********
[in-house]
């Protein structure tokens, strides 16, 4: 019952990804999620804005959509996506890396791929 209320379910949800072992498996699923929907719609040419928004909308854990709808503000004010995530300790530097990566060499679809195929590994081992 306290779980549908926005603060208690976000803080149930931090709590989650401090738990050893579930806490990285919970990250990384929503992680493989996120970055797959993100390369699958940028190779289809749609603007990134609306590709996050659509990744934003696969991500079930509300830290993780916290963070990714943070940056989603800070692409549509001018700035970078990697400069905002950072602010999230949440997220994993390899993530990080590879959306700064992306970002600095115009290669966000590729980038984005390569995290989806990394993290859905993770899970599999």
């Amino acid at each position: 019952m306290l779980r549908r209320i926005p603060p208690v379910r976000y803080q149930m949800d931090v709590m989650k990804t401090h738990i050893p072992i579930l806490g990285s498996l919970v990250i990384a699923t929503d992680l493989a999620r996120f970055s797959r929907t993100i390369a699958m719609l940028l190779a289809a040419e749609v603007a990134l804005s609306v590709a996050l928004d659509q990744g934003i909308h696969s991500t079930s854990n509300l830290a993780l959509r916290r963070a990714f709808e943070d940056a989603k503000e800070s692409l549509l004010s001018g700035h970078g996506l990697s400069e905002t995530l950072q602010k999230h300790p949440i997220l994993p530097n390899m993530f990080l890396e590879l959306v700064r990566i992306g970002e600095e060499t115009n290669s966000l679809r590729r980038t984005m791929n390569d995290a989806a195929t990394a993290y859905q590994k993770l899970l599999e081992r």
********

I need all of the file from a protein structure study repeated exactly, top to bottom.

[in-house]
């Protein structure tokens, strides 16, 4: 019952990804999620804005959509996506890396791929 209320379910949800072992498996699923929907719609040419928004909308854990709808503000004010995530300790530097990566060499679809195929590994081992 306290779980549908926005603060208690976000803080149930931090709590989650401090738990050893579930806490990285919970990250990384929503992680493989996120970055797959993100390369699958940028190779289809749609603007990134609306590709996050659509990744934003696969991500079930509300830290993780916290963070990714943070940056989603800070692409549509001018700035970078990697400069905002950072602010999230949440997220994993390899993530990080590879959306700064992306970002600095115009290669966000590729980038984005390569995290989806990394993290859905993770899970599999």
């Amino acid at each position: 019952m306290l779980r549908r209320i926005p603060p208690v379910r976000y803080q149930m949800d931090v709590m989650k990804t401090h738990i050893p072992i579930l806490g990285s498996l919970v990250i990384a699923t929503d992680l493989a999620r996120f970055s797959r929907t993100i390369a699958m719609l940028l190779a289809a040419e749609v603007a990134l804005s609306v590709a996050l928004d659509q990744g934003i909308h696969s991500t079930s854990n509300l830290a993780l959509r916290r963070a990714f709808e943070d940056a989603k503000e800070s692409l549509l004010s001018g700035h970078g996506l990697s400069e905002t995530l950072q602010k999230h300790p949440i997220l994993p530097n390899m993530f990080l890396e590879l959306v700064r990566i992306g970002e600095e060499t115009n290669s966000l679809r590729r980038t984005m791929n390569d995290a989806a195929t990394a993290y859905q590994k993770l899970l599999e081992r």